That leaves you at the mercy of your local recycling program and MRF operator. If they haven’t added PET clamshells to their commingled container or single stream collection, you may be stuck until they do. Having said that, I would encourage you to reach out to your MRF operator, express your interest, and see what you can do in terms of helping them to pilot clamshell recycling.
Even if your MRF says yes, one of the biggest issues with any clamshell collection is going to be the logistics of collection. The whole point of to-go dining is that it is designed to take materials away from a central area. That to me is one of the big advantages to using recyclable PET clamshells over other compostable alternatives. Unless you are just starting out, chances are you already have recycling bins all around campus. To capture compostable clamshells, you have to develop a whole new composting collection system all across campus. That includes establishing composting in some areas in which I am not convinced that collection is viable given the putrescible nature of the other compostable materials, and the frequency with which pickup is needed to avoid pest and odor issues. To capture PET clamshells for recycling, you have to add them to an existing recycling collection infrastructure – I like those chances better for many schools. The biggest issue with the clamshells is going to be volume. They take up a lot of space which means that collection bins will overflow more often or need to be augmented or resized. And clamshells don’t fit well with existing bottle & can restrictive openings (which are typically round holes). To start, until the kinks can be worked out, it might warrant adding another recycling bin at existing collection locations for these oversized recyclable plastics.
Resin identification is likely to be another big issue with PET clamshell recycling. There are a lot of look-alike clear plastics out there that are significant contaminants to PET recycling that are difficult or impossible for most people to visually identify. That includes PVC, PP, and ironically, the proliferation of “green” PLA plastic clamshells is likely to be an issue for PET plastic clamshell recycling.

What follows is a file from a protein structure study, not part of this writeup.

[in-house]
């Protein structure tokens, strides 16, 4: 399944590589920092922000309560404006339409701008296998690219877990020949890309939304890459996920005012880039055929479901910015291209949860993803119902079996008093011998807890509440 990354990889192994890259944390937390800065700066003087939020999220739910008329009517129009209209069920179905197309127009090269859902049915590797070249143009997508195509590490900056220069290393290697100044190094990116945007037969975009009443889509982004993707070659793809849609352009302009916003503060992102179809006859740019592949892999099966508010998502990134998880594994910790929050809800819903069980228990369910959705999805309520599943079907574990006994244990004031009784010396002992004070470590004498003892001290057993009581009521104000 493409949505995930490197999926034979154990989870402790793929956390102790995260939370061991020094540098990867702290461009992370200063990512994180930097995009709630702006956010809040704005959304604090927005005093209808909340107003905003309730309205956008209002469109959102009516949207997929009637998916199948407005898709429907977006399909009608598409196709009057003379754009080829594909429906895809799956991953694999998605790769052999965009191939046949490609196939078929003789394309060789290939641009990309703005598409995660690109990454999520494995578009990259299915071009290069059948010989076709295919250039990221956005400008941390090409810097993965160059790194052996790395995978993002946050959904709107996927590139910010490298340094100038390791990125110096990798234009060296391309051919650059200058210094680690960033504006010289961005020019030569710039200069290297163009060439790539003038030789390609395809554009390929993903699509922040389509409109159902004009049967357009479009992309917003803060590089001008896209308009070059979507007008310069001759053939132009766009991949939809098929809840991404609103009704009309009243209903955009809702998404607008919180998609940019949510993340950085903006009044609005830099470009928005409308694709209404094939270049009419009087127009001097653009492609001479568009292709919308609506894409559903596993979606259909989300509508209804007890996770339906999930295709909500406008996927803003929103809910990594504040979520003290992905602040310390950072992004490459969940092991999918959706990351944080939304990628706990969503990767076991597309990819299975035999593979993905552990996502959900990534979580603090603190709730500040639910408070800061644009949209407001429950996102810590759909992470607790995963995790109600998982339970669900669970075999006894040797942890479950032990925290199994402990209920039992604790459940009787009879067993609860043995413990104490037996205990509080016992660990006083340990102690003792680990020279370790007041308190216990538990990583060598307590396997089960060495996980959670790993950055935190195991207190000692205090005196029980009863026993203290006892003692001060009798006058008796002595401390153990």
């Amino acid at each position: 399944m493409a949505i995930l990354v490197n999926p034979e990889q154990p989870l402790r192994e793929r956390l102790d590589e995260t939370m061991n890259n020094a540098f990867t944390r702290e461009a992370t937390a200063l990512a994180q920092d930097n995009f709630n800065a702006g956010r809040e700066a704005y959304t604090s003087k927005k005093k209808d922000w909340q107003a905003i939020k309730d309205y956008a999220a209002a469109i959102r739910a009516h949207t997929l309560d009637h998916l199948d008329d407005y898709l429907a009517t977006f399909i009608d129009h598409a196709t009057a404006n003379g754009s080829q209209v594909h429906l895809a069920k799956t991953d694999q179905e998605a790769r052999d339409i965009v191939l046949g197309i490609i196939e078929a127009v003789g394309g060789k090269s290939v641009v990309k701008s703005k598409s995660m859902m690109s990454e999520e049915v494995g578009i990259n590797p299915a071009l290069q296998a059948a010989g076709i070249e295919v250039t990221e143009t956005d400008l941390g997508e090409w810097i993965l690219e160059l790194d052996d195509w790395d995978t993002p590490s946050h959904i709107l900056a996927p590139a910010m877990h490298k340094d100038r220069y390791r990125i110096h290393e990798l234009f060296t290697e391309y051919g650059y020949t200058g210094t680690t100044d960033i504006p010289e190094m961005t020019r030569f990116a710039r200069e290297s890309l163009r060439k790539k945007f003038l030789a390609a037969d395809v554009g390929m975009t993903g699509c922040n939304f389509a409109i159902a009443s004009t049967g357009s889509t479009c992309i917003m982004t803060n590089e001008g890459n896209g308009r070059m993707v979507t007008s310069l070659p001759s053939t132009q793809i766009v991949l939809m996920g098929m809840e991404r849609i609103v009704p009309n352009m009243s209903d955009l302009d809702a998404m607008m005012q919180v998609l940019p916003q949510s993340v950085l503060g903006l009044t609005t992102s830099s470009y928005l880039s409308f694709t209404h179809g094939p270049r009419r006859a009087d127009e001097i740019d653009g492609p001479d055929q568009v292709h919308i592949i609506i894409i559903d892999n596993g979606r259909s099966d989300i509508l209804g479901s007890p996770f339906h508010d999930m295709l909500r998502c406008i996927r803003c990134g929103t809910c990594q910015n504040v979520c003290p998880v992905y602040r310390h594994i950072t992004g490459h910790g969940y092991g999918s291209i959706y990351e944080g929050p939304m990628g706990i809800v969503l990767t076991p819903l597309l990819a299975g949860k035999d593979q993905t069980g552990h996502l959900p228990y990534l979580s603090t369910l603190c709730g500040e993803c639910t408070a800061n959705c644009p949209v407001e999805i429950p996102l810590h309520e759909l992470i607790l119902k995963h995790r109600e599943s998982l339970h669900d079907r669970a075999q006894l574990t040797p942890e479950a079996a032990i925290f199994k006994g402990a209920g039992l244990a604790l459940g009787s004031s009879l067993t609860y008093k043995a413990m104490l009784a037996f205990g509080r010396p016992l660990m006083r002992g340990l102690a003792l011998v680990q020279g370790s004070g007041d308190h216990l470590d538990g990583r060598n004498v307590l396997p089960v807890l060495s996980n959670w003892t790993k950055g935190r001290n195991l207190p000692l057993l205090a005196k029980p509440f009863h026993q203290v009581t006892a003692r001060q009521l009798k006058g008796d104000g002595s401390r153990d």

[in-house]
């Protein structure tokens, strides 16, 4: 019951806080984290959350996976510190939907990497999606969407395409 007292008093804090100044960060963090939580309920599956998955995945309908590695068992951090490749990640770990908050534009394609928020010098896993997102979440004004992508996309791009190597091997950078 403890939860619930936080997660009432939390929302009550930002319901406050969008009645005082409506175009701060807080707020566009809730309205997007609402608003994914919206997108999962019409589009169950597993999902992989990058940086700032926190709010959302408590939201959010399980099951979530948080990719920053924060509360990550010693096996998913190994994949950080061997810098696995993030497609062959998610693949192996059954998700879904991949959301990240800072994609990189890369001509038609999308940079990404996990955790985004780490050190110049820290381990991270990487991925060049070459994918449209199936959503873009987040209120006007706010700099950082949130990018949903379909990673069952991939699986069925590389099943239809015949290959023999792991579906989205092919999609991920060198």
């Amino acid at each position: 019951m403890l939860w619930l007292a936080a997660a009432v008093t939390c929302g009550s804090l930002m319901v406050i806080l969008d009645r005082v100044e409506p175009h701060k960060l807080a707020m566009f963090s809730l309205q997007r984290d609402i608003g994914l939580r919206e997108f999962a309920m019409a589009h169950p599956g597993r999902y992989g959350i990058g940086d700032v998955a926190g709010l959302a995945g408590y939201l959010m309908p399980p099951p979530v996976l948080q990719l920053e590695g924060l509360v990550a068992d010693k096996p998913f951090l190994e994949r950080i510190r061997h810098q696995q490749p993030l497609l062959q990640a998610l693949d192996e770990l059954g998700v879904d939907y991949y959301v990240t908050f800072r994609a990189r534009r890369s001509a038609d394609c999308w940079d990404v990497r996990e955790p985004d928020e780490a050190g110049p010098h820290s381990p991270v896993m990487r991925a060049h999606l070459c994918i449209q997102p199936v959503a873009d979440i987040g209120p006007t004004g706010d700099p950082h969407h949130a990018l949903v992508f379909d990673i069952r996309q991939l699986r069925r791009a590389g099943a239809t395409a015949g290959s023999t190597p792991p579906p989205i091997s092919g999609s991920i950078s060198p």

“But” you protest, “we’ve gotten our campus trained to look at the resin codes on the bottom of bottles, can’t we just tell people to only include #1 plastic clamshells?” To the degree that people look at the resin codes that will definitely help. However, this may be one of those instances in which the resin codes are too general. My understanding is that there are some subsets of PET that are used in clamshells, like PET-G, that are used in some clamshells that have slightly different properties and will impact the recyclability of your clamshells. Some of those issues will materialize on the MRF side of things. But keep in mind that the more difficult these things are for them to sort, and the less collection, processing, and other logistics costs are competitive with virgin resin production, the less likely companies will be to add PET clamshells to their acceptable materials mix and/or the greater the degree to which these things will just be sorted out and discarded as waste at the MRF.
One huge advantage that most campuses have is that they have control over their on-campus foodservice. Thus, if you can work with your MRF operator to find a type (or types) of clamshells that work for them, you can specify their use on campus. That uniformity will be a big plus. To further make this viable, I would begin a dialog with both your local MRF operator and the other major grocery store chains in your area (the other big supplier of clamshells in your region). If you and the grocers can use the same spec container and label, that should give the MRF operator a lot of the uniformity that they will need to be able to market this material (though keep in mind they still have a significant issue figuring out how to sort clamshells out of other recyclables and how to bale this material and how to finance any of the capital equipment required to do either of those things).
A pearl of many to-go dining initiatives is a container that is both compatible with green dining efforts and has the display properties that dining managers are looking for. There is potential that the pearl you are looking for is in the PET clamshell you are already using.